Hannibal Arts Council Gallery
Give yourself a special treat and stop by the Hannibal Arts Council Gallery - monthly exhibits spotlight local and regional artists. Works on exhibit and for sale! Opening Receptions for each exhibit allow you to meet the artists, enjoy refreshments and connect with friends.
IN THE GALLERY
JAMES CARROLL BECKWITH (1852-2917): The Collection of Nora Creason & Don Metcalf (Bicentennial Series)
TIME MACHINE. 2.0: Paintings by Stephen Schisler inspired by the photography collection of Steve Chou (Bicentennial Series)
JOHN D. FORTENBERRY (1928-2018): Small Pieces in Wood
PHOTOGRAPHY CHANNEL: Hannibal As History (Bicentennial Series)
The current exhibits are sponsored by F&M Bank and Trust Company.
The Beckwith exhibit contains a wide span of Beckwith’s work from his early drawings, to his classically painted portraits and to his technical attempts at Impressionism. Born in Hannibal in 1852, Beckwith began his art studies in 1868 after his family moved to Chicago. Going on to study art in New York, Paris, and Italy, he started an art league with colleagues John Singer Sargent and Meredith Chase. He became internationally famous as an artist and an instructor at the Arts Student League of New York. The collection of Beckwith works is on loan from the collection of Nora Creason and Don Metcalf.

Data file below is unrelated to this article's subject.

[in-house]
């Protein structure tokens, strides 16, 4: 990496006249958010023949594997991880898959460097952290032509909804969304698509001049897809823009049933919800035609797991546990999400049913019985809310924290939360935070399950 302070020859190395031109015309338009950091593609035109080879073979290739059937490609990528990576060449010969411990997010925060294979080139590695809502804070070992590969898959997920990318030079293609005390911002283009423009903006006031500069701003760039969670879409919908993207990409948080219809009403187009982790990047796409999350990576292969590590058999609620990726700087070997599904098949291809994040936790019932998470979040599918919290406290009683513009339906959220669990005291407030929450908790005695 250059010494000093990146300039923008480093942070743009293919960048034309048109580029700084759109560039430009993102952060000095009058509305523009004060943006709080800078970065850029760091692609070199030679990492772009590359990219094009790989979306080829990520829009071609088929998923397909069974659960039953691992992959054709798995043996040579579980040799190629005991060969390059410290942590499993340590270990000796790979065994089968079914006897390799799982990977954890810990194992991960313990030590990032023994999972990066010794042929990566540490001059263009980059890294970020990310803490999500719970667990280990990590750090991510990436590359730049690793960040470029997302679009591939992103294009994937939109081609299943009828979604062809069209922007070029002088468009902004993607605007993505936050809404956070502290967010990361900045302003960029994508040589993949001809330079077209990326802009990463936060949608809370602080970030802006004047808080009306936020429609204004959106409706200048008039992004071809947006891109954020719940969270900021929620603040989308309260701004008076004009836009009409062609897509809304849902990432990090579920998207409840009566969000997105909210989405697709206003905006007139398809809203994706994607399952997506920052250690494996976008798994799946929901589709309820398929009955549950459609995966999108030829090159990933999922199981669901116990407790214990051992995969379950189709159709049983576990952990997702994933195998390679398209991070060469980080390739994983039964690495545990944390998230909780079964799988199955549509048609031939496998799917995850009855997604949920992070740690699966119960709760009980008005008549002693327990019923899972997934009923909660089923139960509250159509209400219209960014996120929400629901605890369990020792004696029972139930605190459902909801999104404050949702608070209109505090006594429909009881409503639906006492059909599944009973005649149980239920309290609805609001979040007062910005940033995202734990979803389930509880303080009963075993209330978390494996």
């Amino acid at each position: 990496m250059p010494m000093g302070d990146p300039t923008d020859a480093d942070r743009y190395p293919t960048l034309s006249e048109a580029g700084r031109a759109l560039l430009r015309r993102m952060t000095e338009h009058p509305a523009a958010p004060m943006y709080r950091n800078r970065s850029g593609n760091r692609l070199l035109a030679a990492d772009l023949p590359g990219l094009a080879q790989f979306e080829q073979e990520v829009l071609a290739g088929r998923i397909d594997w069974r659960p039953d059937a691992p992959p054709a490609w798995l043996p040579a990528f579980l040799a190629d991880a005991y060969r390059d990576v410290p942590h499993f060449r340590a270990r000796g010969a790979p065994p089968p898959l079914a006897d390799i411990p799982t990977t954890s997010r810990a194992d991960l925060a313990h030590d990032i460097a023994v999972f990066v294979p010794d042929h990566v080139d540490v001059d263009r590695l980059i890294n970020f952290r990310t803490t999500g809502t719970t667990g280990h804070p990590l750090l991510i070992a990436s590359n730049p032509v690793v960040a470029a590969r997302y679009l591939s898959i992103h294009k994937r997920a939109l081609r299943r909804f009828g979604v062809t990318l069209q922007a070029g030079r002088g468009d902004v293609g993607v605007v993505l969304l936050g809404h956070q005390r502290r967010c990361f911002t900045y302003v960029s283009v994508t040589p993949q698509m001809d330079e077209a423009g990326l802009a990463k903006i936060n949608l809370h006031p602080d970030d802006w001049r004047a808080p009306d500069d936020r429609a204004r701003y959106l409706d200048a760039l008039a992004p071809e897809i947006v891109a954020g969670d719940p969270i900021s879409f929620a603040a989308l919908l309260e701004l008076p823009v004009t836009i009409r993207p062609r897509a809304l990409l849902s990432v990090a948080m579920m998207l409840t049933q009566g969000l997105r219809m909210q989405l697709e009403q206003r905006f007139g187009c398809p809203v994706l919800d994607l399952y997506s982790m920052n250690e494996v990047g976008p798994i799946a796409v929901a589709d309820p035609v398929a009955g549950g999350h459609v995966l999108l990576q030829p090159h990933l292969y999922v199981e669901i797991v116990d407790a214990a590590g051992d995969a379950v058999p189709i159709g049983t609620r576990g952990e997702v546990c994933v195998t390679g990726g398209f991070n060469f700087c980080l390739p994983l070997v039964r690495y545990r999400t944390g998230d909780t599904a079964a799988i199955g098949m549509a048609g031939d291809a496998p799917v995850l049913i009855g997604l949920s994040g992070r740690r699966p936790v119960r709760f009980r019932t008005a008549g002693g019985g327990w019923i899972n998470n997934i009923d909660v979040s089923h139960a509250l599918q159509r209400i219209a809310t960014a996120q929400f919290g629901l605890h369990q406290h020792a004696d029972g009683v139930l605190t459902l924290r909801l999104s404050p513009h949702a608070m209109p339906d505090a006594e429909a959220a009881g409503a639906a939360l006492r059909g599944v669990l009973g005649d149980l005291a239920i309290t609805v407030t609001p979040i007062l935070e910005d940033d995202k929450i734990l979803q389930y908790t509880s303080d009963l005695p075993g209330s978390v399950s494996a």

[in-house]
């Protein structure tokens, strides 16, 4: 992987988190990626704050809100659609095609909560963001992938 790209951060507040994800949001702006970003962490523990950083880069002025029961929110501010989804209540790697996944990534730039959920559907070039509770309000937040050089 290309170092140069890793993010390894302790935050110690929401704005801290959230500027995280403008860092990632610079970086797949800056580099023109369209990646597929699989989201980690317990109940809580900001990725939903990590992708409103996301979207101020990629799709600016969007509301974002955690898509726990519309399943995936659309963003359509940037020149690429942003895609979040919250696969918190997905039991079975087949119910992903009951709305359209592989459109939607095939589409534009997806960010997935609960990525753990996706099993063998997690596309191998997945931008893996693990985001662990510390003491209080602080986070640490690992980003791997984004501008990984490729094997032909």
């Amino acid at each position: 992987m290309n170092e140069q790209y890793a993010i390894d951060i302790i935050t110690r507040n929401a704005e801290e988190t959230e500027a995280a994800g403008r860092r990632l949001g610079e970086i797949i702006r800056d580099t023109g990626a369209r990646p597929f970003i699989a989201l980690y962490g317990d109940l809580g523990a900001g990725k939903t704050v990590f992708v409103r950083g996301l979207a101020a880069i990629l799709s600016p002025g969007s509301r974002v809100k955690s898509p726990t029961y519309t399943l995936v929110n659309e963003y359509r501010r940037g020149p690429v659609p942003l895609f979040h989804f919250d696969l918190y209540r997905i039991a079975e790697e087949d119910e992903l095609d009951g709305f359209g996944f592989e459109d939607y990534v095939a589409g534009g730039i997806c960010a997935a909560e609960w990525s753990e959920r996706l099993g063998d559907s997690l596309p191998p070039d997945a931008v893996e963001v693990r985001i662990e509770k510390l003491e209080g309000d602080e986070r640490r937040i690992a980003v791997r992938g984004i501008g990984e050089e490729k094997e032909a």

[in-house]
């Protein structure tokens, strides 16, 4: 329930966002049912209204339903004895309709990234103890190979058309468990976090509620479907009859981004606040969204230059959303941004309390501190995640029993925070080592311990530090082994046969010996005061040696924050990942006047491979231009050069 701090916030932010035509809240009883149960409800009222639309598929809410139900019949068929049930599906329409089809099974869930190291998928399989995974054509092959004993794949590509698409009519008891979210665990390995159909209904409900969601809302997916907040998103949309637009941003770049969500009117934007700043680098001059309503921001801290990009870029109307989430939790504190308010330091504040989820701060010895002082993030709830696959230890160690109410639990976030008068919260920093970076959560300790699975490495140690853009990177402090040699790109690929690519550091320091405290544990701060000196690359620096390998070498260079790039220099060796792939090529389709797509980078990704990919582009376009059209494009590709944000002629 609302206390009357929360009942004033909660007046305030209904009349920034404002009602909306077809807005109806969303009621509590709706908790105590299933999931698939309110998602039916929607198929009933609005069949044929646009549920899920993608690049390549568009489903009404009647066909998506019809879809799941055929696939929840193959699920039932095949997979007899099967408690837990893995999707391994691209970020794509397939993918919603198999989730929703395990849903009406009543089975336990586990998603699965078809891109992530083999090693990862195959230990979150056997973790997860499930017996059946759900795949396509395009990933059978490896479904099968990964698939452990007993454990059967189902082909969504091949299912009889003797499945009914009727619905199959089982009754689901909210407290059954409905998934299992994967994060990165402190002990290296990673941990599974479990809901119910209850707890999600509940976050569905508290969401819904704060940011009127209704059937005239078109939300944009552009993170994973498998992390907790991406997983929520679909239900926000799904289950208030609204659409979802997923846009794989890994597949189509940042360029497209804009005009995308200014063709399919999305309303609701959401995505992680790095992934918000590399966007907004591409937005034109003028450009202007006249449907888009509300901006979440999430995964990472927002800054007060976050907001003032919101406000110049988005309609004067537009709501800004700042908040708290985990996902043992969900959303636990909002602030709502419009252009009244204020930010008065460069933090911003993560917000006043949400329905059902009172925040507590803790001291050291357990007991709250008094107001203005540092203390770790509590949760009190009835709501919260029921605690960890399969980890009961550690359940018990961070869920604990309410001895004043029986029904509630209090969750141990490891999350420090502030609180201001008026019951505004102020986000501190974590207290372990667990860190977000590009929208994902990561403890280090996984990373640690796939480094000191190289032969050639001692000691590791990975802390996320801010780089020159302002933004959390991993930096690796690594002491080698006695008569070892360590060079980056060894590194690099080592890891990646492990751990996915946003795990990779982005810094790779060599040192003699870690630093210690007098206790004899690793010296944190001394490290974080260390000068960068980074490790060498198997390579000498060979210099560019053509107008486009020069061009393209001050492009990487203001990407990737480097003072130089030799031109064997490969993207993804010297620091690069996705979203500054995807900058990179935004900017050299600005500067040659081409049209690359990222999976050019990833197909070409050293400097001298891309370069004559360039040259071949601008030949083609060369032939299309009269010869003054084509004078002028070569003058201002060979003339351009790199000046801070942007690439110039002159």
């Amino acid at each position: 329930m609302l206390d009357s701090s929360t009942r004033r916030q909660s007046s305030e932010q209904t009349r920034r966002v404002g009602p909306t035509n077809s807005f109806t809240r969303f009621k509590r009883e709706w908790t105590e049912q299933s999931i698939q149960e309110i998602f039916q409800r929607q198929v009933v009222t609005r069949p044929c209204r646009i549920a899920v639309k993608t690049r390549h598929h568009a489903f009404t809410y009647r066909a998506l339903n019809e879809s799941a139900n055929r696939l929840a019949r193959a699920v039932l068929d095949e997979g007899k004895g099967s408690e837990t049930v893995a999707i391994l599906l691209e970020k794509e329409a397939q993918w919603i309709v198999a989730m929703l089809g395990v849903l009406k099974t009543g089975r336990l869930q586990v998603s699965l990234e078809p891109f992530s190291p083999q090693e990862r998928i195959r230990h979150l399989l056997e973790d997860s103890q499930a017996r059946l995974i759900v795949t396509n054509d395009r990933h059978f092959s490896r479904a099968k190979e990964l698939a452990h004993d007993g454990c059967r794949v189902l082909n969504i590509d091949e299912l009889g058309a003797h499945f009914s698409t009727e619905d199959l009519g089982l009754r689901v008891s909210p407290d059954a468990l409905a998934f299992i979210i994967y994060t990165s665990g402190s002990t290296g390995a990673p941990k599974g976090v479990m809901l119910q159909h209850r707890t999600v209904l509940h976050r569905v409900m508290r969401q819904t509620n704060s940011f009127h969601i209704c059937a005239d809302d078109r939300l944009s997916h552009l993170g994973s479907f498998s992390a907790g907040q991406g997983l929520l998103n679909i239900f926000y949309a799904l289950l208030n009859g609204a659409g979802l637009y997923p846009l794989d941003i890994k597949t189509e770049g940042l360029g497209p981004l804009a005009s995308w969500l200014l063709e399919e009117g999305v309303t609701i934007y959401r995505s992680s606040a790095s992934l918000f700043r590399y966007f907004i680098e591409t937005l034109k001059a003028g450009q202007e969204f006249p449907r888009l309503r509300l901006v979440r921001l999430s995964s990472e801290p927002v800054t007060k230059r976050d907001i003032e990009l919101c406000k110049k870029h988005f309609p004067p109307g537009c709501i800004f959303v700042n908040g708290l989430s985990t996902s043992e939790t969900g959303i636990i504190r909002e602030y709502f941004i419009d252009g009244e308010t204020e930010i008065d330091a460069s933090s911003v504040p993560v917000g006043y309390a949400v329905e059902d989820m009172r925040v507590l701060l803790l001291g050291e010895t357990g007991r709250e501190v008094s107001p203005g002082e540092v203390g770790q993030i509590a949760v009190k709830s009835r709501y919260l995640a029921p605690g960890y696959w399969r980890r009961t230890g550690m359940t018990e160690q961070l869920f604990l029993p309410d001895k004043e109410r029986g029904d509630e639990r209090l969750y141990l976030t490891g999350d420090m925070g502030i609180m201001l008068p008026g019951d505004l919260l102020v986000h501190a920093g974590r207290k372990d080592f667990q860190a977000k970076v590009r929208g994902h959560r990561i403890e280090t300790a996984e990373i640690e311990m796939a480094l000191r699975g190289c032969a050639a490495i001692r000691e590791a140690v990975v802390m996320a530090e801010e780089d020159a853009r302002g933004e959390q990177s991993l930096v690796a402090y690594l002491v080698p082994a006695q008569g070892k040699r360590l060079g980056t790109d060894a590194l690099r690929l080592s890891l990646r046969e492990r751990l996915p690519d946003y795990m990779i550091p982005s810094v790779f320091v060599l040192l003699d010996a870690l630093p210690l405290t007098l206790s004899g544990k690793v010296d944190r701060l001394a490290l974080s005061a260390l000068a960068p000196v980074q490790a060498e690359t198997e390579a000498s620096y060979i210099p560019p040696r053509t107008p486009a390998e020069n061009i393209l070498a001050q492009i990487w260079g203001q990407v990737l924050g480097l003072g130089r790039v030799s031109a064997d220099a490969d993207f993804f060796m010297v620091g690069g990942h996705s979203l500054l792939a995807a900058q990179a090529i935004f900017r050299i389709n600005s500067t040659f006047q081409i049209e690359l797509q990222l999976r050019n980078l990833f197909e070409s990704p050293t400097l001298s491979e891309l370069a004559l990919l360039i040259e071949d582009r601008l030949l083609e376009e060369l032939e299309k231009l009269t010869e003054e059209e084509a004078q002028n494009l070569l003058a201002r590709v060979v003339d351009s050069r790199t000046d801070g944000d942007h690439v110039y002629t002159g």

Time Machine 2.0., is a collaborative exhibit with local artist and educator Stephen Schisler and local historian and author Steve Chou. Original black and white photographs from Chou’s Hannibal collection are painted in full color by Schisler to allow the viewer to see them in a different light. The exhibit is titled Time Machine because photography and paintings are two of the greatest ways we look through the window to our past.
A last minute additional to the gallery space in November is a retrospective exhibit of small wood carvings by the late John D. Fortenberry (1928-2018). Fortenberry was a hobby wood craftsman who was as prolific as he was detailed in his work. Thanks to his family, the public will have the opportunity to both view and purchase his work. Filling out the exhibits is the final Bicentennial Series Photography Channel. This is the second time the Hannibal Arts Council’s collection of two hundred and eighty-eight historic photos of Hannibal have been shown in 2019, Hannibal’s Bicentennial year. The digital image exhibit is shown on a 55’ television in the gallery.